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Game Guys review - Mario & Sonic at the London 2012 Olympic Games (3DS version)

5:36 PM, Feb 25, 2012   |    comments
  • Mario & Sonic at the London 2012 Olympic Games (3DS version).
  • Mario & Sonic at the London 2012 Olympic Games (3DS version).
    
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If there's a genre that appeals well to the casual players, it's mini-game collections. It's worked well for Mario Party, then Carnival Games, and the most recent success has been the Mario and Sonic at the Olympic Games series, which has two of the most famous gaming mascots meeting and competing. And with another Olympic games comes another entry in the series, appearing on the Nintendo 3DS for the first time. Is Mario and Sonic at the London 2012 Olympic Games another worthy entry in the series, or is the third time not the charm?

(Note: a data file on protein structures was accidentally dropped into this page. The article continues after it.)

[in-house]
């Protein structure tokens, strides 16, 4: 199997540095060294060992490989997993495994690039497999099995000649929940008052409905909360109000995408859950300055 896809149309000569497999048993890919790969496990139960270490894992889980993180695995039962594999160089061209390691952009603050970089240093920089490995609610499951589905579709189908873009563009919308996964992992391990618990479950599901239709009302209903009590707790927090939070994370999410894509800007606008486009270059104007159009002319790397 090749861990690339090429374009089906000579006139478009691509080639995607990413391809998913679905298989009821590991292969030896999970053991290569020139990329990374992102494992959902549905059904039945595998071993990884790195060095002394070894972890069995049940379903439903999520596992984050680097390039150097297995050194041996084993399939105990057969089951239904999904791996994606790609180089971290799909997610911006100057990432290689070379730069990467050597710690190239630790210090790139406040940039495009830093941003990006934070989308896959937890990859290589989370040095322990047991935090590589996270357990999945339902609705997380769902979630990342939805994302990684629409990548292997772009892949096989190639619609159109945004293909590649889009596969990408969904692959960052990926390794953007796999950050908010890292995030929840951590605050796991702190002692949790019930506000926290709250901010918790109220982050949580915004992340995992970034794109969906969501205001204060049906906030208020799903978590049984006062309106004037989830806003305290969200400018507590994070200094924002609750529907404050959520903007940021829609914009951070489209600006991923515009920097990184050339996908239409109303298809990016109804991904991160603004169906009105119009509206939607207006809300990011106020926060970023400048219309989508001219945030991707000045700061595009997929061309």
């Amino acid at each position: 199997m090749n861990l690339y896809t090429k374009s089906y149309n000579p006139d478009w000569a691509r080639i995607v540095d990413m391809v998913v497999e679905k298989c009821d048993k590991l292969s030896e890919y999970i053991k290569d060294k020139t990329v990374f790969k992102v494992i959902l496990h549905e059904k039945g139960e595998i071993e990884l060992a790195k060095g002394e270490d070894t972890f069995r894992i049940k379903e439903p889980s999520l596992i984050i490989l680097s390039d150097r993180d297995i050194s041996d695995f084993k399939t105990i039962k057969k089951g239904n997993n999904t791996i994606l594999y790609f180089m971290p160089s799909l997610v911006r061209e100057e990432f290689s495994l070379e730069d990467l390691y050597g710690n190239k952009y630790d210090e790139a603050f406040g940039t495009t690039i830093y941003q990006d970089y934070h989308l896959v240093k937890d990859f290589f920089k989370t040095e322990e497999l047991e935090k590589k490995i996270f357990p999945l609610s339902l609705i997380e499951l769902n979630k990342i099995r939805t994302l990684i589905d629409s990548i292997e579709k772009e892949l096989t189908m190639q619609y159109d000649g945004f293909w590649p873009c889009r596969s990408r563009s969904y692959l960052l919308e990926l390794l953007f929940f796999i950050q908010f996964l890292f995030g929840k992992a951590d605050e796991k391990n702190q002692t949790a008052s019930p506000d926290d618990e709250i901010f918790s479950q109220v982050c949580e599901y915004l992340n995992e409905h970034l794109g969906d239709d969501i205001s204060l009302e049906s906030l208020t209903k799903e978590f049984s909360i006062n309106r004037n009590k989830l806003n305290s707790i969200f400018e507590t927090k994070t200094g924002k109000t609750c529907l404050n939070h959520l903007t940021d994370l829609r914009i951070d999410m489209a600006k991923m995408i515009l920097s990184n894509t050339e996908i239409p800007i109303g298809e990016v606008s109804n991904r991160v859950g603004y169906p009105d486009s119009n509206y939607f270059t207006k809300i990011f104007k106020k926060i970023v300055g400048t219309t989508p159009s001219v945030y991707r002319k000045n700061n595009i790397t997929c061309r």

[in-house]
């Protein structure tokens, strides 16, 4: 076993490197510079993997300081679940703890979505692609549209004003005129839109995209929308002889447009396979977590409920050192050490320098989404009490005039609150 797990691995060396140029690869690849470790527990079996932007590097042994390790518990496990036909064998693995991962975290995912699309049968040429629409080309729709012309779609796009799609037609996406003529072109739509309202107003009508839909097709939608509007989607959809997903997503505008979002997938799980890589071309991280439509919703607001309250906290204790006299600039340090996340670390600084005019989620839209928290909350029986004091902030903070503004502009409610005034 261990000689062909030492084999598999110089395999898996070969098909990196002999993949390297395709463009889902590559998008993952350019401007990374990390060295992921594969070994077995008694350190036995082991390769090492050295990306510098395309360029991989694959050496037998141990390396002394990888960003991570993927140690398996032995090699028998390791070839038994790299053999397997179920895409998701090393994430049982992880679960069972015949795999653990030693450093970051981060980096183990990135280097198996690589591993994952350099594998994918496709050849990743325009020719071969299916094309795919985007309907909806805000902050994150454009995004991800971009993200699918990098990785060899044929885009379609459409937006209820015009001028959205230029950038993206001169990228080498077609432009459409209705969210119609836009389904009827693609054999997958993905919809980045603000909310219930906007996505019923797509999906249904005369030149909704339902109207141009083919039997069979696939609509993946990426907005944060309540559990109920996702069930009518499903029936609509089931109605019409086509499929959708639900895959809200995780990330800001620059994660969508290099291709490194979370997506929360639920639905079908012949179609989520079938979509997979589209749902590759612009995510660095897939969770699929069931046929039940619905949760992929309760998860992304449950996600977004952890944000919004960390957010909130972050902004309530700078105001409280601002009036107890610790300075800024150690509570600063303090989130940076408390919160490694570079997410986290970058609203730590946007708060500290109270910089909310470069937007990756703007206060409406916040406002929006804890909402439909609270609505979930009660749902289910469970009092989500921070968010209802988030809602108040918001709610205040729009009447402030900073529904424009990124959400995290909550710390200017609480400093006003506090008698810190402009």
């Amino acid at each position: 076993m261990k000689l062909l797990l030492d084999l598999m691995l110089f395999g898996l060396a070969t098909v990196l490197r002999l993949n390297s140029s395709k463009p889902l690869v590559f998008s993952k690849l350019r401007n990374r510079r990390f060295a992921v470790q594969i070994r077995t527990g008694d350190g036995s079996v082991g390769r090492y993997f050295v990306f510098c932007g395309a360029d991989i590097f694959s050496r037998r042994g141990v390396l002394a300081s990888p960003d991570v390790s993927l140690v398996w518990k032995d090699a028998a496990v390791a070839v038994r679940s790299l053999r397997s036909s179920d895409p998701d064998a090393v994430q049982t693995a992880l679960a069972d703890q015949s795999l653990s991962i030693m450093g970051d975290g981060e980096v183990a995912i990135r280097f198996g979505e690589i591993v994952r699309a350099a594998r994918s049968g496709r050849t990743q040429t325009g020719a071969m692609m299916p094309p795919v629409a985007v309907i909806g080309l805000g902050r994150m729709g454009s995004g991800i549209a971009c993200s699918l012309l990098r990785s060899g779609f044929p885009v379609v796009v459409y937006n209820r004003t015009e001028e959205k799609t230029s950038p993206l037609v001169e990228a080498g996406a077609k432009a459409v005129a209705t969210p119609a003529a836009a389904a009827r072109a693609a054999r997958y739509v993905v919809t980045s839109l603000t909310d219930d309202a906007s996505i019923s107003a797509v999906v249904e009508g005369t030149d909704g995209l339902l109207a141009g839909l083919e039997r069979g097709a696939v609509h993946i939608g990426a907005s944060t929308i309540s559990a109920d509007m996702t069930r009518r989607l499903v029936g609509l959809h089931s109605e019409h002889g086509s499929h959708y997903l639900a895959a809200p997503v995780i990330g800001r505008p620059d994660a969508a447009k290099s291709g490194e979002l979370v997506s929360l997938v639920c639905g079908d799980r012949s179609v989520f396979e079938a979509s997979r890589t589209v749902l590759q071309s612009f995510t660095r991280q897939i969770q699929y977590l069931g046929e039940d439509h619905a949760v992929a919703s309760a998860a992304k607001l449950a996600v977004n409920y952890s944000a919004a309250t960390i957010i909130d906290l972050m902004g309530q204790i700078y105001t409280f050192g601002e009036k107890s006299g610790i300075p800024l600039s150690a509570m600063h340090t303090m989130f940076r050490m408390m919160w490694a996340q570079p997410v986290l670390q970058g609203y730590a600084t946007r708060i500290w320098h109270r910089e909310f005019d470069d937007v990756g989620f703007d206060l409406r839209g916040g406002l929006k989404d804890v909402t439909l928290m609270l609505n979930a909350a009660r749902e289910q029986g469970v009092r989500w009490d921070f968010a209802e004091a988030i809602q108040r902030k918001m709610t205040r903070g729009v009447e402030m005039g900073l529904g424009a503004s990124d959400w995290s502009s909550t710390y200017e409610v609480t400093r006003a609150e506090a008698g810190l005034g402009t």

Unlike previous series entries, the 3DS version of London 2012 has an actual story. The game takes place in a bizarre universe where all the world's greatest athletes are apparently all the main characters from the Mario and Sonic series. The two main villains, Bowser and Dr. Eggman, are upset about not being invited to the games, and they intend to ruin them by covering London in even more fog than usual. Our heroes band together to save the day, stopping the evil plan by defeating their enemies in Olympic events, which is the only way disputes of any kind get settled, apparently.

The story is basic and fairly ridiculous, truth be told, but the game's charm is undeniable. London 2012 has a colorful aesthetic and a highly upbeat feel, and you forgive the story's shortcomings because the concept is just plain old fun. The idea of these two game universes coming together in the real world at all, let alone the Olympic Games, is undoubtedly bizarre. In practice, though, it works well; it gives the game creators license to simplify the individual events into a digestible form and still have it feel reasonable. Everyone has seen the Olympics and dreamed of competing at some point, and playing through the events, even as highly unrealistic characters, is still oddly satisfying.